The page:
Update 2:00 p.m.: Chris Kunitz just had a great chance for Canada on a backhand rebound attempt but couldn’t finish. Still 1-0 with less than five minutes to play.

Update 1:58 p.m.: Ryan Callahan blocks Drew Doughty’s shot from the point to help kill the penalty. It’s still 1-0 Canada with less than eight minutes to play.

Update 1:54 p.m.: Nearing the midway point of the third period, the Canadian lead remains 1-0. Phil Kessel was just called for hooking Chris Kunitz, whom Kessel seems to think took a dive. The Americans need a big penalty kill here to stay in the game.

Update 1:49 p.m.: Zach Parise had another chance for the U.S. shortly after van Riemsdyk, but Price made another save. The Americans seem to have weathered the Canadians’ rush of the first few minutes.

Update 1:47 p.m.: James van Riemsdyk had a solid chance for the Americans in close after a faceoff, but Carey Price was up for the challenge.

Update 1:45 p.m.: Canada is in control during the opening minutes of the final period, cycling the puck deep in the American zone and dominating possession.

Update 1:39 p.m.: The third period is underway. Are you like this guy?

A pretty goal by Jamie Benn has given the Canadians a 1-0 lead over the United States through two periods of their semifinal game in the Olympic men’s hockey tournament at the Sochi 2014 Winter Games.

Benn, who plays for the NHL’s Dallas Stars, scored on a nifty give-and-go move at 1:41 of the second period. Benn fed Jay Bouwmeester above the left face-off circle, then went towards the net, where Bouwmeester threaded a perfect pass through traffic to his stick. Benn deflected it past U.S. goalie Jonathan Quick, who stood no chance. Benn’s goal was only the eighth in this tournament for Canada’s forwards.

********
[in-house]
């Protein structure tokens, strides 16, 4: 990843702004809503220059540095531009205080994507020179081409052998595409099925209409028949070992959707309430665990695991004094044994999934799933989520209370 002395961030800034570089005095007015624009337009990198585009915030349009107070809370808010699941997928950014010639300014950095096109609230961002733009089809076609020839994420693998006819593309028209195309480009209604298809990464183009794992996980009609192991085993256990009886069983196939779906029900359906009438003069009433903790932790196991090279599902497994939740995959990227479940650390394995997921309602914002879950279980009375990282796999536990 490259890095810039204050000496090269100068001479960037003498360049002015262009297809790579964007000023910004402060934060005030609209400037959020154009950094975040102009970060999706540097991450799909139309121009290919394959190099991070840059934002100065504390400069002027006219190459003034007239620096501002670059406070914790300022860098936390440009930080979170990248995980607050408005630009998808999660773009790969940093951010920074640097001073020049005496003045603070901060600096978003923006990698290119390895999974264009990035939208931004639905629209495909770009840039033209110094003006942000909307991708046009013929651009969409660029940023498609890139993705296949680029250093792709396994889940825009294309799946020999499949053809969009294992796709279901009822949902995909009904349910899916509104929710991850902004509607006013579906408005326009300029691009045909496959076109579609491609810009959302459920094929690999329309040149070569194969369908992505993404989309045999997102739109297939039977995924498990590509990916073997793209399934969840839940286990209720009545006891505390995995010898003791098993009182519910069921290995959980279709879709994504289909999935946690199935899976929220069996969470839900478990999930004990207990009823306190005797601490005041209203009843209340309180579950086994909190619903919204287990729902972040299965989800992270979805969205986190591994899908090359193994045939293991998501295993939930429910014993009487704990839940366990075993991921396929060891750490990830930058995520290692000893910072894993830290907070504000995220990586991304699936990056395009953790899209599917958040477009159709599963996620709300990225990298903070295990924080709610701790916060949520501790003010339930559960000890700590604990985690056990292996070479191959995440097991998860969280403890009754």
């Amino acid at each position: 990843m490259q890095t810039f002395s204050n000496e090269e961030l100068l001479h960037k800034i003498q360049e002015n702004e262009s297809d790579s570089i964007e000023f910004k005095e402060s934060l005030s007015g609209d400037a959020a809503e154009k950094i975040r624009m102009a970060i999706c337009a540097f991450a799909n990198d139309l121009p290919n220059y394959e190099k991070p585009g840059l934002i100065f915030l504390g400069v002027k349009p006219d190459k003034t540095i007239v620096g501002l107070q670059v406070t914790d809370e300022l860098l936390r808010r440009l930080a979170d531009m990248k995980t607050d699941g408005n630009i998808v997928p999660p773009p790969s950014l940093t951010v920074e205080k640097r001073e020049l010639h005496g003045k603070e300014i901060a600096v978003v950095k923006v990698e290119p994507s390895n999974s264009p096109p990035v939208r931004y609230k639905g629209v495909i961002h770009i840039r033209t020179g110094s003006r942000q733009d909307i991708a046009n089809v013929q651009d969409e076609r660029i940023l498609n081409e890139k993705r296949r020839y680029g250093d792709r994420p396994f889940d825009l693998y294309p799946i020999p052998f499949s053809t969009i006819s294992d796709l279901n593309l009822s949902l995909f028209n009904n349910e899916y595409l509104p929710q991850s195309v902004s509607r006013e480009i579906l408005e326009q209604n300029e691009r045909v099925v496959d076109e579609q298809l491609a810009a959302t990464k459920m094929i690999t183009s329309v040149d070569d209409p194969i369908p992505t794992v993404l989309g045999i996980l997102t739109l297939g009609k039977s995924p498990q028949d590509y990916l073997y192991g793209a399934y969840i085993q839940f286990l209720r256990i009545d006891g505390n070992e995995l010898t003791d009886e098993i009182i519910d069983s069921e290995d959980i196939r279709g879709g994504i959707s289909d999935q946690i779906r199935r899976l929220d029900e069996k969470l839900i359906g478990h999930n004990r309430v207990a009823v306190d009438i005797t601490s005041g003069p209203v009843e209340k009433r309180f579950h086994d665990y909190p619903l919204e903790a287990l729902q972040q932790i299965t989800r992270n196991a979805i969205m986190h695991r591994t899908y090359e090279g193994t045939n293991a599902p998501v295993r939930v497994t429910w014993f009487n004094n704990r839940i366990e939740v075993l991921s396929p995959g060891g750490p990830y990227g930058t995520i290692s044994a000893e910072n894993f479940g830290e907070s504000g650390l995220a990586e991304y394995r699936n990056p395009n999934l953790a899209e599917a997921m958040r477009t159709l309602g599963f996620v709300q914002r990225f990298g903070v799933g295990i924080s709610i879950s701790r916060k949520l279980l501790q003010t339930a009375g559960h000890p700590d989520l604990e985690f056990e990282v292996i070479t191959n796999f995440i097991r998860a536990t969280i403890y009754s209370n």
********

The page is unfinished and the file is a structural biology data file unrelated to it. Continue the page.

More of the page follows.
The U.S. has generated multiple scoring chances in front of Canada’s goal, but goalie Carey Price was been outstanding, stopping all 22 shots he has faced thus far.

Update 1:24 p.m.: The Americans had the majority of the chances in the final minutes of the second period, but Canada will take a 1-0 lead into the final 20 minutes of regulation.

Update 1:20 p.m.: Paul Stastny got a couple of whacks at a loose puck in front of Carey Price, but the Montreal Canadiens goaltender kept it out.

Update 1:18 p.m.: The U.S. gets another power-play chance after Chris Kunitz gets called for a penalty. Would be a good time to tie things up.

Update 1:14 p.m.: Quick makes a sliding, sprawling glove save to deny Benn from the right of the crease to keep the Americans within 1-0.

Update 1:09 p.m.: Free-flowing action and more top-quality play, but still just the one goal past the midway point of the second period.

Update 1:03 p.m.: The Americans had some sustained possession on that man-advantage but couldn’t score.

Update 1:00 p.m.: The United States goes back on the power play as Patrick Kane draws a high sticking penalty against Ryan Getzlaf.

Update 12:56 p.m.: Canada takes a 1-0 lead at 1:41 of the second period. Jamie Benn redirected a shot from the blue line by Jay Bouwmeester past Jonathan Quick. There was a lot of traffic in front and little Quick could do.

Update 12:54 p.m.: The second period is underway. A lot of people are watching this game.

After 20 minutes of play at the Bolshoy Ice Dome, the United States and Canada men’s hockey team are locked in a scoreless tie, and the U.S. team, which has been outplayed, has to feel especially good about that result.